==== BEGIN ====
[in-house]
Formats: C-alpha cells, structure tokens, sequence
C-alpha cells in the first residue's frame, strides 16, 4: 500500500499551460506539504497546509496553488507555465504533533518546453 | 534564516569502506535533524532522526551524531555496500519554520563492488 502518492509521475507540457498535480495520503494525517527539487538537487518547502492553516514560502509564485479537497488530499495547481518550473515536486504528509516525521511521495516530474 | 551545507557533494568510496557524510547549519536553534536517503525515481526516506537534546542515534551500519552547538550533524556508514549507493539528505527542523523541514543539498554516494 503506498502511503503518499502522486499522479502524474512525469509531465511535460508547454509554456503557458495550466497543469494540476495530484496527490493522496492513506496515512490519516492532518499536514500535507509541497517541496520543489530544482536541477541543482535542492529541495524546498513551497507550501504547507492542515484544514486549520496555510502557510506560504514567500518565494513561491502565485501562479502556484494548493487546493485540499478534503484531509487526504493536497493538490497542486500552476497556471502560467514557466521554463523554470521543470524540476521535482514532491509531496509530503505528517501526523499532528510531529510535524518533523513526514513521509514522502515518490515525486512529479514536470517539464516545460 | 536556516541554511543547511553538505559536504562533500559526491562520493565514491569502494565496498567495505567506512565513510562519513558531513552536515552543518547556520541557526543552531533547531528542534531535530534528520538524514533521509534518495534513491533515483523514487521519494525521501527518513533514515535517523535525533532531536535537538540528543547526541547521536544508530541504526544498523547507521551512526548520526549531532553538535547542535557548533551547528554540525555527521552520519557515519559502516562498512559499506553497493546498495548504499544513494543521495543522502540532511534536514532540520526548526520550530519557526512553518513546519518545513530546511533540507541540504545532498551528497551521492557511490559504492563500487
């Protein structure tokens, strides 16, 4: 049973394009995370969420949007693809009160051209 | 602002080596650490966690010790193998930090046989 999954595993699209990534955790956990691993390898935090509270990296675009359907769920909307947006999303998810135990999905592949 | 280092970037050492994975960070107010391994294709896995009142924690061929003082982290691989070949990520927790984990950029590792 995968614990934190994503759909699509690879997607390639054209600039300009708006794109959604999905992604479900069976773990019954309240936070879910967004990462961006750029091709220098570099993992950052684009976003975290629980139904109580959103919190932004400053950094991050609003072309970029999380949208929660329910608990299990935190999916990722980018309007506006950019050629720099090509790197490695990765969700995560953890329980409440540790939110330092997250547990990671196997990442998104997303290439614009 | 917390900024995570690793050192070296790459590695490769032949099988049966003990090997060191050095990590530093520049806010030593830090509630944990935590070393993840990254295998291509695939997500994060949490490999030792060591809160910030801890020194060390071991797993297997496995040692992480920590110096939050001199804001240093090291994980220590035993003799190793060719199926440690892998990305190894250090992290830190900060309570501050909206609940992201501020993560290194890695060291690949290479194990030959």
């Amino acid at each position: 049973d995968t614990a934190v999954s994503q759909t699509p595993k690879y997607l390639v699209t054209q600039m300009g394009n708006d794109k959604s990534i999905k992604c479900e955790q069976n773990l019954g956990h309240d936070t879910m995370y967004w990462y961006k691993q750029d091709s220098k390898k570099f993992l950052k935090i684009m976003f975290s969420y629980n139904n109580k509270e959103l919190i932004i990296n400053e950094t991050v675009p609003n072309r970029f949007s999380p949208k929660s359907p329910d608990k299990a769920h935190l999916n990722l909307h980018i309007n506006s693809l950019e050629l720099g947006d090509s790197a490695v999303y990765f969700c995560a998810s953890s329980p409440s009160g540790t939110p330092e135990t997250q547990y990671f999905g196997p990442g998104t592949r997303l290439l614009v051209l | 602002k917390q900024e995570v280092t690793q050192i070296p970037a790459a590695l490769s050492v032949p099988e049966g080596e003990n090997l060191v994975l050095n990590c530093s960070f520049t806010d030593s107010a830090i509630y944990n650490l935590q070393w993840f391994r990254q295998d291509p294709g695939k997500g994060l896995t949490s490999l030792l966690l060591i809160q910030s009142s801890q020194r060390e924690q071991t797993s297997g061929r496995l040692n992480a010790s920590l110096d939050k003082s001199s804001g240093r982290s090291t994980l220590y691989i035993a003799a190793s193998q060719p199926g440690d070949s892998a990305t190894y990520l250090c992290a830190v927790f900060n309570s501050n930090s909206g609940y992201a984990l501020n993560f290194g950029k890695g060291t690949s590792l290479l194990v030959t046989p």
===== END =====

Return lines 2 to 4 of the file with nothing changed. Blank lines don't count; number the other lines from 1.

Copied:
Formats: C-alpha cells, structure tokens, sequence
C-alpha cells in the first residue's frame, strides 16, 4: 500500500499551460506539504497546509496553488507555465504533533518546453 | 534564516569502506535533524532522526551524531555496500519554520563492488 502518492509521475507540457498535480495520503494525517527539487538537487518547502492553516514560502509564485479537497488530499495547481518550473515536486504528509516525521511521495516530474 | 551545507557533494568510496557524510547549519536553534536517503525515481526516506537534546542515534551500519552547538550533524556508514549507493539528505527542523523541514543539498554516494 503506498502511503503518499502522486499522479502524474512525469509531465511535460508547454509554456503557458495550466497543469494540476495530484496527490493522496492513506496515512490519516492532518499536514500535507509541497517541496520543489530544482536541477541543482535542492529541495524546498513551497507550501504547507492542515484544514486549520496555510502557510506560504514567500518565494513561491502565485501562479502556484494548493487546493485540499478534503484531509487526504493536497493538490497542486500552476497556471502560467514557466521554463523554470521543470524540476521535482514532491509531496509530503505528517501526523499532528510531529510535524518533523513526514513521509514522502515518490515525486512529479514536470517539464516545460 | 536556516541554511543547511553538505559536504562533500559526491562520493565514491569502494565496498567495505567506512565513510562519513558531513552536515552543518547556520541557526543552531533547531528542534531535530534528520538524514533521509534518495534513491533515483523514487521519494525521501527518513533514515535517523535525533532531536535537538540528543547526541547521536544508530541504526544498523547507521551512526548520526549531532553538535547542535557548533551547528554540525555527521552520519557515519559502516562498512559499506553497493546498495548504499544513494543521495543522502540532511534536514532540520526548526520550530519557526512553518513546519518545513530546511533540507541540504545532498551528497551521492557511490559504492563500487
């Protein structure tokens, strides 16, 4: 049973394009995370969420949007693809009160051209 | 602002080596650490966690010790193998930090046989 999954595993699209990534955790956990691993390898935090509270990296675009359907769920909307947006999303998810135990999905592949 | 280092970037050492994975960070107010391994294709896995009142924690061929003082982290691989070949990520927790984990950029590792 995968614990934190994503759909699509690879997607390639054209600039300009708006794109959604999905992604479900069976773990019954309240936070879910967004990462961006750029091709220098570099993992950052684009976003975290629980139904109580959103919190932004400053950094991050609003072309970029999380949208929660329910608990299990935190999916990722980018309007506006950019050629720099090509790197490695990765969700995560953890329980409440540790939110330092997250547990990671196997990442998104997303290439614009 | 917390900024995570690793050192070296790459590695490769032949099988049966003990090997060191050095990590530093520049806010030593830090509630944990935590070393993840990254295998291509695939997500994060949490490999030792060591809160910030801890020194060390071991797993297997496995040692992480920590110096939050001199804001240093090291994980220590035993003799190793060719199926440690892998990305190894250090992290830190900060309570501050909206609940992201501020993560290194890695060291690949290479194990030959």